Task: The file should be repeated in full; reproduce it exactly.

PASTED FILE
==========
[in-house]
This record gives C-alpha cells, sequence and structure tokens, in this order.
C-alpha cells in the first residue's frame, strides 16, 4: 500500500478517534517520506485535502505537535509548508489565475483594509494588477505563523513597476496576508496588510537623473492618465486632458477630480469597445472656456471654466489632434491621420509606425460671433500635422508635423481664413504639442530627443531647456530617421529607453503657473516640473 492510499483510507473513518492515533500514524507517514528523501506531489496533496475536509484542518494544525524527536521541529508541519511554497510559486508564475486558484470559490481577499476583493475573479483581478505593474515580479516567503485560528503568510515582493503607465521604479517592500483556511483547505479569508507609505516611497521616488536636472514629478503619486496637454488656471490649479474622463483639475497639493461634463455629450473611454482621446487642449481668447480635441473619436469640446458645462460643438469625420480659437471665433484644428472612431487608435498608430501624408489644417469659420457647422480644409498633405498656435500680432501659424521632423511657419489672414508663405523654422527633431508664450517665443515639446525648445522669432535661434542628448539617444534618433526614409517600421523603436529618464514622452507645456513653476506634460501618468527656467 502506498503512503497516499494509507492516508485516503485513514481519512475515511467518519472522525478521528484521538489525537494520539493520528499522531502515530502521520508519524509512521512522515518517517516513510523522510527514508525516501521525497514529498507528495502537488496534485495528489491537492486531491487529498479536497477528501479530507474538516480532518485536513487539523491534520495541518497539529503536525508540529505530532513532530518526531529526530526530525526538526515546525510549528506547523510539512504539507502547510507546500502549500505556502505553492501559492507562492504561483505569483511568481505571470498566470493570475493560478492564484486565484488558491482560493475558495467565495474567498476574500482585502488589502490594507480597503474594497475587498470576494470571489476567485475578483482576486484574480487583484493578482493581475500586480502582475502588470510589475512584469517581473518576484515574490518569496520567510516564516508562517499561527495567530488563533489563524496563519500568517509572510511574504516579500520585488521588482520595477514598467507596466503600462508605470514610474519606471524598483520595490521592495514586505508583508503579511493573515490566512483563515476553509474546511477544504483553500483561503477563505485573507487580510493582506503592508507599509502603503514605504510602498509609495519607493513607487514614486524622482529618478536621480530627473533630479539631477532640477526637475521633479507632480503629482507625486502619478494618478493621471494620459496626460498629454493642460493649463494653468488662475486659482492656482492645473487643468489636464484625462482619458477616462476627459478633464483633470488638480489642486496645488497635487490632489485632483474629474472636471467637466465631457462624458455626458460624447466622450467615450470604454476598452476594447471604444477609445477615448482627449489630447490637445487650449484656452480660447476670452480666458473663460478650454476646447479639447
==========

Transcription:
[in-house]
This record gives C-alpha cells, sequence and structure tokens, in this order.
C-alpha cells in the first residue's frame, strides 16, 4: 500500500478517534517520506485535502505537535509548508489565475483594509494588477505563523513597476496576508496588510537623473492618465486632458477630480469597445472656456471654466489632434491621420509606425460671433500635422508635423481664413504639442530627443531647456530617421529607453503657473516640473 492510499483510507473513518492515533500514524507517514528523501506531489496533496475536509484542518494544525524527536521541529508541519511554497510559486508564475486558484470559490481577499476583493475573479483581478505593474515580479516567503485560528503568510515582493503607465521604479517592500483556511483547505479569508507609505516611497521616488536636472514629478503619486496637454488656471490649479474622463483639475497639493461634463455629450473611454482621446487642449481668447480635441473619436469640446458645462460643438469625420480659437471665433484644428472612431487608435498608430501624408489644417469659420457647422480644409498633405498656435500680432501659424521632423511657419489672414508663405523654422527633431508664450517665443515639446525648445522669432535661434542628448539617444534618433526614409517600421523603436529618464514622452507645456513653476506634460501618468527656467 502506498503512503497516499494509507492516508485516503485513514481519512475515511467518519472522525478521528484521538489525537494520539493520528499522531502515530502521520508519524509512521512522515518517517516513510523522510527514508525516501521525497514529498507528495502537488496534485495528489491537492486531491487529498479536497477528501479530507474538516480532518485536513487539523491534520495541518497539529503536525508540529505530532513532530518526531529526530526530525526538526515546525510549528506547523510539512504539507502547510507546500502549500505556502505553492501559492507562492504561483505569483511568481505571470498566470493570475493560478492564484486565484488558491482560493475558495467565495474567498476574500482585502488589502490594507480597503474594497475587498470576494470571489476567485475578483482576486484574480487583484493578482493581475500586480502582475502588470510589475512584469517581473518576484515574490518569496520567510516564516508562517499561527495567530488563533489563524496563519500568517509572510511574504516579500520585488521588482520595477514598467507596466503600462508605470514610474519606471524598483520595490521592495514586505508583508503579511493573515490566512483563515476553509474546511477544504483553500483561503477563505485573507487580510493582506503592508507599509502603503514605504510602498509609495519607493513607487514614486524622482529618478536621480530627473533630479539631477532640477526637475521633479507632480503629482507625486502619478494618478493621471494620459496626460498629454493642460493649463494653468488662475486659482492656482492645473487643468489636464484625462482619458477616462476627459478633464483633470488638480489642486496645488497635487490632489485632483474629474472636471467637466465631457462624458455626458460624447466622450467615450470604454476598452476594447471604444477609445477615448482627449489630447490637445487650449484656452480660447476670452480666458473663460478650454476646447479639447